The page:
Let me now return to the writing classroom. We constantly give our students assignments to write essays that they produce for the classroom, that are read by the teacher, that are issued to create, and that are promptly forgotten about. Students do not want to write them, teachers do not want to grade them, and we are forcing students to learn the system that exists only within the arbitrary world of the English/writing classroom. How can we change that?
A while back, I wrote a post about everting the classroom — turning the structure of the class inside out so that it is no longer teacher-centric or conformist in nature. What would this eversion process look like in a composition course, which is so traditionally a fundamentally bound with the idea of the teacher being the final authority on acceptable writing practices? How can we evert a course that exists as a gatekeeper to higher education? Declaring that the teacher is no longer the centerpiece of the classroom and no longer The Authority in determining standards of success would be antithetical — and heretical — to the explicit functions of first-year composition.
You may remember that I use the word “antithetical” earlier in this post, when I was describing the difference between learning and classroom education. Perhaps an approach to first to composition that is truly antithetical to its original intention is the only way to ensure our students will actually learn material that is meaningful to them.
I’m going to get crazy here. (Relatively speaking, of course. Crazy for a composition grad student.) I’m going to make suggestions for a way to run a second-semester research-based writing course in ways that go against the traditional approach. I’m going to suggest giving students authority of assessment, control of content, and freedom of product. This might be complete and utter chaos and disaster. That’s why I am presenting this here, before I take this proposal to my supervisor. In the comments, please tell me why this is a Very Bad Idea and help limit my mistake to be merely public embarrassment, rather than on-the-job disgrace.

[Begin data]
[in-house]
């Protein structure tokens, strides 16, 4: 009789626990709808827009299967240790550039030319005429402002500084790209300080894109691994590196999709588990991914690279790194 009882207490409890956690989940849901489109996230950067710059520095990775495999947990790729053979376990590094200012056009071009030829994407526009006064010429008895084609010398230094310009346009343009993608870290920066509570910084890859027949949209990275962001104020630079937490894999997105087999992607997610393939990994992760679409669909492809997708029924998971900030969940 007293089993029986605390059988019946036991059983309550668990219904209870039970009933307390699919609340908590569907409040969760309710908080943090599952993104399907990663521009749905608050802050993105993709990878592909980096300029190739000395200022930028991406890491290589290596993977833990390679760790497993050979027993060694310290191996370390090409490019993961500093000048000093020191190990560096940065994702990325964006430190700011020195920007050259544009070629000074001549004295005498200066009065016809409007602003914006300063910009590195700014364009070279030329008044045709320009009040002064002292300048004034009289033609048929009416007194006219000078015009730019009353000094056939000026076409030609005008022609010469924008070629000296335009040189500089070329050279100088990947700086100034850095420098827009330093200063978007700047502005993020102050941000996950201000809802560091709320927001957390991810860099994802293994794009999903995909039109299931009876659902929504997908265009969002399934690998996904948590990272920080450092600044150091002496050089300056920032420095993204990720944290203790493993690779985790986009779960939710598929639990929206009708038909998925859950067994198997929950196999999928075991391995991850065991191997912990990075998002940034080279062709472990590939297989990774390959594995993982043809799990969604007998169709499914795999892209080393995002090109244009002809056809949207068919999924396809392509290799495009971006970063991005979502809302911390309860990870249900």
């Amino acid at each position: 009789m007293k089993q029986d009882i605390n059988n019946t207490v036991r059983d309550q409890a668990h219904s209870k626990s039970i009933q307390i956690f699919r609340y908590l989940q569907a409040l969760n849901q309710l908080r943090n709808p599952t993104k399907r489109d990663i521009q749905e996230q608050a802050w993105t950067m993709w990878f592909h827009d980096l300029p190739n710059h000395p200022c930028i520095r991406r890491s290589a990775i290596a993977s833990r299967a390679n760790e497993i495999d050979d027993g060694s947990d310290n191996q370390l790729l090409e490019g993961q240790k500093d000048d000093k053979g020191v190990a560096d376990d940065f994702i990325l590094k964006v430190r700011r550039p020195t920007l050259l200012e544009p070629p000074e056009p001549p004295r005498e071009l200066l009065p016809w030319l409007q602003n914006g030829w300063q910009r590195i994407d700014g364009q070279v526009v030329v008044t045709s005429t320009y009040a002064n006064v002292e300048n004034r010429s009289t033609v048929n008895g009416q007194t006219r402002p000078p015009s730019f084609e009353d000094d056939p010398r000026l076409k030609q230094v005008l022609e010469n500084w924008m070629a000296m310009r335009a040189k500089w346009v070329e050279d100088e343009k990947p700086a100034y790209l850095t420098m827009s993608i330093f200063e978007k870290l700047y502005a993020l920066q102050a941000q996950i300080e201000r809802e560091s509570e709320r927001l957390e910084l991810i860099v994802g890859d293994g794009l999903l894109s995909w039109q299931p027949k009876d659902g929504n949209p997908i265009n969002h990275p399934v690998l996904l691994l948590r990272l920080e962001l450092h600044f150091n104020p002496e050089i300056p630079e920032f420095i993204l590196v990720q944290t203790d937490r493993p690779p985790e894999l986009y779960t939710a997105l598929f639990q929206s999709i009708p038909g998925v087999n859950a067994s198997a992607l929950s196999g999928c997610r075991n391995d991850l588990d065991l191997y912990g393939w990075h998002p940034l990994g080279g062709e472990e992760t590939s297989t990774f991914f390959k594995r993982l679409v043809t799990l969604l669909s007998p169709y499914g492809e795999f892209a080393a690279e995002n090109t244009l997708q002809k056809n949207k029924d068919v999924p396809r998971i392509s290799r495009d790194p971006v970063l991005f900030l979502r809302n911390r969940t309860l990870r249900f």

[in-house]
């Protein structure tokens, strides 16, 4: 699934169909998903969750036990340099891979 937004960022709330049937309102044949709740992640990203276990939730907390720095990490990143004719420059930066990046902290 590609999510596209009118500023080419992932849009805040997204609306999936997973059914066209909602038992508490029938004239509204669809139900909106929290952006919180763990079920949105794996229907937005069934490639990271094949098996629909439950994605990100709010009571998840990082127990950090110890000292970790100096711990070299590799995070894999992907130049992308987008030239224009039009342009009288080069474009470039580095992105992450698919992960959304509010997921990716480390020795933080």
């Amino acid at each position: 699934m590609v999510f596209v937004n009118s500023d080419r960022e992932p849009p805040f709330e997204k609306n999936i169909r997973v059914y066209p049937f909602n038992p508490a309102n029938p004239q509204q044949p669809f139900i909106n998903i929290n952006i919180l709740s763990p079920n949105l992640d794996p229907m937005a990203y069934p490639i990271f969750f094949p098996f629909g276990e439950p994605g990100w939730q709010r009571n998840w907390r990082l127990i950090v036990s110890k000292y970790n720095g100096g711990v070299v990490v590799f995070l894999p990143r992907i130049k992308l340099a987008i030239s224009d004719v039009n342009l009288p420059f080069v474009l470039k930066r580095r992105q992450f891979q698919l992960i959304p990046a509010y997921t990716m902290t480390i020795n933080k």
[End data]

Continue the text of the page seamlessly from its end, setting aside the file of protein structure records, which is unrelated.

Students work in semester-long peer groups. Their job during the semester is essentially to convince the groups that are doing what they’re supposed to be doing, and group members will identify whether the task has been accomplished and will give suggestions for areas of improvement.
In situations where documents normally should be graded, students in each group will be asked to rank the assignments within the group and to provide justification for why they are ranked in that order. Then, they will identify what each author could do to improve their documents. Students will submit to the instructor and extensive memo that explains their rationale for the rankings and a task list for each student in the group to improve. For smaller assignments, students will the asked to convince one another that they have successfully completed whatever task was set in front of them. Students in the group could vote whether all other students in the group did their assigned task. The vote could even be private, submitted secretly to the instructor.